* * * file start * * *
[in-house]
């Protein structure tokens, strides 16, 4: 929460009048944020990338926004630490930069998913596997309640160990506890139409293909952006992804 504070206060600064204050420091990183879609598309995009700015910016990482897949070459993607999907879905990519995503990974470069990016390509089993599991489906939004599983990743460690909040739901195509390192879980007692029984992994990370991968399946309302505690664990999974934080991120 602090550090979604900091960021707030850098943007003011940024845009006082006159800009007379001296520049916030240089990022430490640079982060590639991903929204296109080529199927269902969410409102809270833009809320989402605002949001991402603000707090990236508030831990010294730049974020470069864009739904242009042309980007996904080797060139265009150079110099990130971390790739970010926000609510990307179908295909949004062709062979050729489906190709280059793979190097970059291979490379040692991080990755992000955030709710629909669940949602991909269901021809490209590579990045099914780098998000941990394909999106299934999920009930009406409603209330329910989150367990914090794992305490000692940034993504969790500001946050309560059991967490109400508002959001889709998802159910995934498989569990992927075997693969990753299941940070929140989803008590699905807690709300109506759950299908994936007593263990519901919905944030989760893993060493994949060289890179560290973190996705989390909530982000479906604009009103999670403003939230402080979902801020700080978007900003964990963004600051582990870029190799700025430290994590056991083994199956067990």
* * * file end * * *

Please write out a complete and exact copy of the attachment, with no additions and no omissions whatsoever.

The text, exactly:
[in-house]
């Protein structure tokens, strides 16, 4: 929460009048944020990338926004630490930069998913596997309640160990506890139409293909952006992804 504070206060600064204050420091990183879609598309995009700015910016990482897949070459993607999907879905990519995503990974470069990016390509089993599991489906939004599983990743460690909040739901195509390192879980007692029984992994990370991968399946309302505690664990999974934080991120 602090550090979604900091960021707030850098943007003011940024845009006082006159800009007379001296520049916030240089990022430490640079982060590639991903929204296109080529199927269902969410409102809270833009809320989402605002949001991402603000707090990236508030831990010294730049974020470069864009739904242009042309980007996904080797060139265009150079110099990130971390790739970010926000609510990307179908295909949004062709062979050729489906190709280059793979190097970059291979490379040692991080990755992000955030709710629909669940949602991909269901021809490209590579990045099914780098998000941990394909999106299934999920009930009406409603209330329910989150367990914090794992305490000692940034993504969790500001946050309560059991967490109400508002959001889709998802159910995934498989569990992927075997693969990753299941940070929140989803008590699905807690709300109506759950299908994936007593263990519901919905944030989760893993060493994949060289890179560290973190996705989390909530982000479906604009009103999670403003939230402080979902801020700080978007900003964990963004600051582990870029190799700025430290994590056991083994199956067990």